If you're not into the nuances of condenser mics and you prefer a warm sounding mic for rock, metal and the like, the versatile and reliable SM7B is highly recommended.

Electro-Voice RE20

93
GEARANK

93 out of 100. Incorporating 400+ ratings and reviews.

Street Price: 

$449
Electro Voice RE-20 Dynamic Cardioid Microphone

The Electro Voice RE-20 is a large diaphragm dynamic mic that features "Variable-D" technology, which stops it from over-emphasizing the lows when used up-close - in other words, it counters the proximity effect. This feature allows for clear vocal recordings, which propelled its popularity among professional voice-over and broadcast circles. Interestingly, it is also good enough for rock style vocals, since it is Radiohead vocalist Thom Yorke's preferred mic. There's also a bass tilt down switch that further helps with bass attenuation, which makes the RE-20 viable for miking louder sources like guitar and bass amps, ass well as kick drums.

Specification:

  • Type: Dynamic
  • Polar Pattern: Cardioid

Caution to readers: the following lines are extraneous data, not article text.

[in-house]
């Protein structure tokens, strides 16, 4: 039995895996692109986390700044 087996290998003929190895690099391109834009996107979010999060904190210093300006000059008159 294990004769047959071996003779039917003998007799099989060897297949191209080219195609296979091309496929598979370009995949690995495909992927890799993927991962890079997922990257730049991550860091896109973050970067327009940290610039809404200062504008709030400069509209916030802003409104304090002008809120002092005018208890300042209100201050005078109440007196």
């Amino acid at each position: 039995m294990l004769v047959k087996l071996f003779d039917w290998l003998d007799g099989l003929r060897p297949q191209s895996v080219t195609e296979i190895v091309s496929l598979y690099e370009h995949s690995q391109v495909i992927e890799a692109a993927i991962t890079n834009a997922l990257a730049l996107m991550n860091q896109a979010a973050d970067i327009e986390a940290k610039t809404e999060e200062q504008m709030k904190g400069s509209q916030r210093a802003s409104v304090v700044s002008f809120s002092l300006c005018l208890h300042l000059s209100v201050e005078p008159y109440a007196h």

• Frequency Response: (-3dB) 45Hz-18kHz
  • Impedance: 150 ohms
  • Power Requirements: None

The Electro-Voice RE20 is described by many as the industry standard broadcast mic, citing its great balance of reliability and sound quality as its best traits. A good number of singers/vocalists commended the mic for working well in both live performance and studio recording settings. Beautiful sounding, magical and astounding are just a few of the many positive descriptions that continue to pour in from various users.

There were a few users who were not too happy with its high price tag, but most are satisfied with what they got. A few users also complained of the lack of bass, but this is expected since this mic is designed to deal with the extra bass that regular mics capture.

If you're looking for a great broadcast mic, or you're looking for a reliable studio/stage mic then the Electro-Voice RE20 is highly recommended.

The Best Studio Mics For Vocals - $500 to $1000

This price range is where the budget boundaries of home recording and professional studios overlap, resulting in premium quality mics that are ready for professional use, while still somewhat reasonable enough for home recording studios to invest in.

Audio-Technica AT4050

93
GEARANK

93 out of 100. Incorporating 150+ ratings and reviews.